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Syntrichia papillosa from R. Braithwaite’s The British Moss Flora (1887) recorded in Sussex at Hurstpierpoint by Mitten and Newtimber by Davies in 1857

So now the list for the tetrad stands at 43 taxa but I think that the Homalothecium sericeum and Hypnum lacunosum on the large chalk boulder should be removed from the records because when I checked on my way home the boulder had gone and is, presumably, now part of some other landscape.

2 thoughts on “Burgess Hill goes green

  1. Jacqui, you did very well to persevere and find various ways of attacking the problem that such a tetrad presents.

    If you wanted to, you could salvage records like the one you found in Braithwaite. Newtimber Holt is quite likely to be the place that Davies saw Bryum moravicum and I even found it myself in the woods there. It would be quite acceptable to estimate a date range and then establish the most likely tetrad for the grid reference. It’s true there is a small chance he found it in an adjacent tetrad but it’s good to have these historical records and they don’t have to be completely accurate.

    On the subject of introduced substrates, there is a system in place for recording them. Column N on the spreadsheet is labelled NS_ID. This can take a code number for different situations but it’s not necessary to use it except in such potentially misleading cases. The list is given below but in the instance you describe I would think it not really worth recording. Had the boulder been in someone’s rockery and looking well established then a code of 21 might have been suitable. I think this was the subject of a short article in Field Bryology in 2010 by Tom Blockeel.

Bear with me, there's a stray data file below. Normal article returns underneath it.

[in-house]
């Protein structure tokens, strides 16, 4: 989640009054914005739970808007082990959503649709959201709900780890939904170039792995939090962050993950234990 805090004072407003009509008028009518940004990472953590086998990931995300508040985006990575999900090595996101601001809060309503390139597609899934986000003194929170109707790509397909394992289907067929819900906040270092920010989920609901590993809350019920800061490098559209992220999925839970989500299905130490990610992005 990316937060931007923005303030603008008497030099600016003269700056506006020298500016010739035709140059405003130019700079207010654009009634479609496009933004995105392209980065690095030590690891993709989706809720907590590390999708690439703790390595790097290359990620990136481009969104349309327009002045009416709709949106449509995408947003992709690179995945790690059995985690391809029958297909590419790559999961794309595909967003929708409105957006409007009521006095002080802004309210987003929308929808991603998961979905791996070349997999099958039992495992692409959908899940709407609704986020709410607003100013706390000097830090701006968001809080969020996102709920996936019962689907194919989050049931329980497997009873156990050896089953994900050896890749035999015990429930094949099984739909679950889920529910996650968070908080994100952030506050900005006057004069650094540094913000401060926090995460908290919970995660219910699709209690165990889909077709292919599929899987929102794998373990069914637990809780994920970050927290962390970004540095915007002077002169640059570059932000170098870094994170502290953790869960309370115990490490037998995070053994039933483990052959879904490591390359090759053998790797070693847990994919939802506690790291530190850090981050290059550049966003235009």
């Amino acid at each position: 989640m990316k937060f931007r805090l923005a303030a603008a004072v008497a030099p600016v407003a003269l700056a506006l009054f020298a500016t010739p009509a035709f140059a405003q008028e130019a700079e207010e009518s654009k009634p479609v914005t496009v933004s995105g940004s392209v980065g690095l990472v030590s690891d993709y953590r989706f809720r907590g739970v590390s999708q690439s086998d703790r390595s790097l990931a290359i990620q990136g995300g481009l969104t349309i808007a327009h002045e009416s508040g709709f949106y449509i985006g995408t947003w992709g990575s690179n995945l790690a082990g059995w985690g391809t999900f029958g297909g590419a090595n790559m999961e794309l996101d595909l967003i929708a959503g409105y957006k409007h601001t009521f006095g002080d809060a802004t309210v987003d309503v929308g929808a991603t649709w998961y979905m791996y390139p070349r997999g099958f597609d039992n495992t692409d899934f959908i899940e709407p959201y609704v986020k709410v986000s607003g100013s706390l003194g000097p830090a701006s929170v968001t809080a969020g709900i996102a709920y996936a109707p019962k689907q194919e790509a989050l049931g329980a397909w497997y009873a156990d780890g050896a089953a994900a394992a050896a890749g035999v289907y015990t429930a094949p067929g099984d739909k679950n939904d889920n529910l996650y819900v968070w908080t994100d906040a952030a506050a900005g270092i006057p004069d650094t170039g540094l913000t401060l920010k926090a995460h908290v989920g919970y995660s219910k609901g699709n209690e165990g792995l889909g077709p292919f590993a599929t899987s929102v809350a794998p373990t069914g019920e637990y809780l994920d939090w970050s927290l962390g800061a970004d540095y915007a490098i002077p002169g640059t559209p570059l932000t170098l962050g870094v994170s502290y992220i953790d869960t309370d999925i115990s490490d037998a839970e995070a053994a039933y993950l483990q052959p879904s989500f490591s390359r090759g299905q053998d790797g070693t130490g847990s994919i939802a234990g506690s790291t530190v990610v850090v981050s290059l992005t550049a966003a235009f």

NS_ID 1 NATIVE Native
    NS_ID 2 INTRODUCTION Deliberate introduction
    NS_ID 3 NATURALISED Naturalized escape or alien
    NS_ID 4 MIGRANT Migrant
    NS_ID 5 CASUAL Casual – present briefly (less than five years)
    NS_ID 6 UNKNOWN Unknown
    NS_ID 7 SURVIVING Surviving in wild for at least five years but not spreading
    NS_ID 8 ESTABLISHED Established in wild for at least five years and spreading
    NS_ID 9 NAT_EUROP Introduced and naturalised European species
    NS_ID 10 NAT_NAM Introduced and naturalised North American species
    NS_ID 11 STOCKED Population maintained or augmented by stocking
    NS_ID 12 INDOORS Living indoors, e.g. in greenhouses
    NS_ID 13 PLANTED Planted deliberately in a wild situation but not established
    NS_ID 14 ALIEN Alien, but reported as native or without status by recorder
    NS_ID 15 ALIEN EXC. CAS. Alien excluding casual
    NS_ID 16 NAT_ASIAN Introduced and naturalised Asian species
    NS_ID 17 INT_ASIAN Introduced Asian species
    NS_ID 18 INT_EUROP Introduced European species
    NS_ID 19 INT_AFRICAN Introduced African species
    NS_ID 20 ALIEN_ALL Alien (all categories)
    NS_ID 21 PERSIST Persisting only on substrate on which it was introduced
    NS_ID 99 UNCERTAIN Status uncertain – presumed originally miscoded by recorder

    Liked by 1 person

    • Thank you Tom for that idea. I had already started listing bryophytes recorded in Sussex by Braithwaite so will get on with that job when it rains (again). I hadn’t been aware of the codes in Column N and their uses. I agree that the two species in question shouldn’t be recorded for the tetrad and will be aware of other possible instances in future where a code other than Native would be appropriate.